This article is part of a series that provides practical advice and guidance on how to leverage the Continuous Architecture approach. All these articles are available on our “Continuous Architecture in Practice” blog. Here we will present some additional thoughts about implementing the “Minimum Viable Architecture” concept that we discussed in our previous article and will illustrate those thoughts with a fictional example.
“Minimum Viable Architecture” Has Become a Viable Concept
In pre-cloud days, the need for upfront architecture efforts was often driven by long lead times in provisioning infrastructure. Software architects and engineers needed to plan to make sure that the infrastructure they needed would be available in all the environments where their software system would be running (such as development, system test, production, etc…). With the advent of cloud (especially vendor clouds) and the concept of infrastructure on-demand, this limitation has gone away, and provisioning infrastructure is no longer in the critical path of delivering software systems. As a result, using a Minimum Viable Architecture (MVA) strategy to effectively bring a software product to market faster with a better return on investment has become a more viable approach. But what exactly do we mean by “Minimum Viable Architecture”? As we mentioned in our previous article, a minimum viable architecture is usually created by software development teams who adopt the following approach:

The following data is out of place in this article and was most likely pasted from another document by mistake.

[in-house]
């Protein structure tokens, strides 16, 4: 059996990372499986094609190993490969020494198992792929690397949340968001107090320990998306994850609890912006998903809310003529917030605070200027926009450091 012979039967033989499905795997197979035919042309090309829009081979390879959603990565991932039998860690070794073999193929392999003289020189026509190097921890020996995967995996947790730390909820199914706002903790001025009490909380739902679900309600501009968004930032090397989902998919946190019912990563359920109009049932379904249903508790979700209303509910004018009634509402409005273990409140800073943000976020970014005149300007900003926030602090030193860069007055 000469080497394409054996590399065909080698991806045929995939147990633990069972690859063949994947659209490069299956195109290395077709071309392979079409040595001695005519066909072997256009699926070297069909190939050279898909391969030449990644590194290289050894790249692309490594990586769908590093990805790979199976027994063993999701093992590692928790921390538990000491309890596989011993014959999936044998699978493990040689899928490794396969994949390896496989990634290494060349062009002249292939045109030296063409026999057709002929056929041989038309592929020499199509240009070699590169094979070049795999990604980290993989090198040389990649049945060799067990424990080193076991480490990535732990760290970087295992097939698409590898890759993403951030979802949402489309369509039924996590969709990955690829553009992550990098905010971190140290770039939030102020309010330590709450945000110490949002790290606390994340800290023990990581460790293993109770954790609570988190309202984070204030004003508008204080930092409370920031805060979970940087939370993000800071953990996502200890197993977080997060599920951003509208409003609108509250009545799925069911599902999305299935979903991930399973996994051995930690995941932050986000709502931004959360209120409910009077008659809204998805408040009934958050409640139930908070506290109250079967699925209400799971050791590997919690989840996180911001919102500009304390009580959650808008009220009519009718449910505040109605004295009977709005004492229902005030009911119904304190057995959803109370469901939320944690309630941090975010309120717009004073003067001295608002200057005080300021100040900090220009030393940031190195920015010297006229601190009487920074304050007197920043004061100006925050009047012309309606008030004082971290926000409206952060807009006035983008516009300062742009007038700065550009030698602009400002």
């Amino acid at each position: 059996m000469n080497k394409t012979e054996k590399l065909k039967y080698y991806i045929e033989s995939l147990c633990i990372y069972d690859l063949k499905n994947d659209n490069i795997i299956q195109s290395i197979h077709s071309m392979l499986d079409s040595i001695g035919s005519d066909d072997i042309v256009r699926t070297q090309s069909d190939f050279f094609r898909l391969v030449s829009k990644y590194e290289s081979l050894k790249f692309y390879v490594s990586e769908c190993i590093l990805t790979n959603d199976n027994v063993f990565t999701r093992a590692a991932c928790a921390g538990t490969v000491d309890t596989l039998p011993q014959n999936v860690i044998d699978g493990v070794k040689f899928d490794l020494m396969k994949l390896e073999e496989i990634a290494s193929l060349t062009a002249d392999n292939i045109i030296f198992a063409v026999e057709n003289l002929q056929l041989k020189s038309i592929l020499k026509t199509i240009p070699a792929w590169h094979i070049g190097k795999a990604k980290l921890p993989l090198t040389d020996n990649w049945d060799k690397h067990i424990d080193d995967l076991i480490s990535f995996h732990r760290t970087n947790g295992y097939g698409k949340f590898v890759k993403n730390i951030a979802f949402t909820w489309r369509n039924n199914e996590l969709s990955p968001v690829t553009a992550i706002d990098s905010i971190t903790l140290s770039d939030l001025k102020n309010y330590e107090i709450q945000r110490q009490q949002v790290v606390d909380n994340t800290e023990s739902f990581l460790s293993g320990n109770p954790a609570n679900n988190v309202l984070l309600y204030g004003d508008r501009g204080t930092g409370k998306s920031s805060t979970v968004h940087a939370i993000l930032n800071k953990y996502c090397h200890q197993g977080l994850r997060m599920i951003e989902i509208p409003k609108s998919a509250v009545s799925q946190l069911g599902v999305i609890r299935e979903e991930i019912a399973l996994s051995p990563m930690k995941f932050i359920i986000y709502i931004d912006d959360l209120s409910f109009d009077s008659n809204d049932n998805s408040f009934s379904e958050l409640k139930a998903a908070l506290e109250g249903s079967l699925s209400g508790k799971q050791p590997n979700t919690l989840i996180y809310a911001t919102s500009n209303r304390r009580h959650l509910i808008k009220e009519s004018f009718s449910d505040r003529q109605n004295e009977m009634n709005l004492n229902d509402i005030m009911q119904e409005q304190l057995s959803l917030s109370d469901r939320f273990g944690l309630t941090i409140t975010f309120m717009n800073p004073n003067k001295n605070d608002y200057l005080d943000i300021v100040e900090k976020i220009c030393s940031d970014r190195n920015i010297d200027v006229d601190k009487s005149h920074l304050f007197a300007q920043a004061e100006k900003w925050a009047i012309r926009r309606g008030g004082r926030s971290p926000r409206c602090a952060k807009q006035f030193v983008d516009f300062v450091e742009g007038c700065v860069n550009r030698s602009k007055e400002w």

- They develop initially just enough architecture to exactly meet the known quality attribute requirements of a software system to quickly create a system viable enough to be used in production.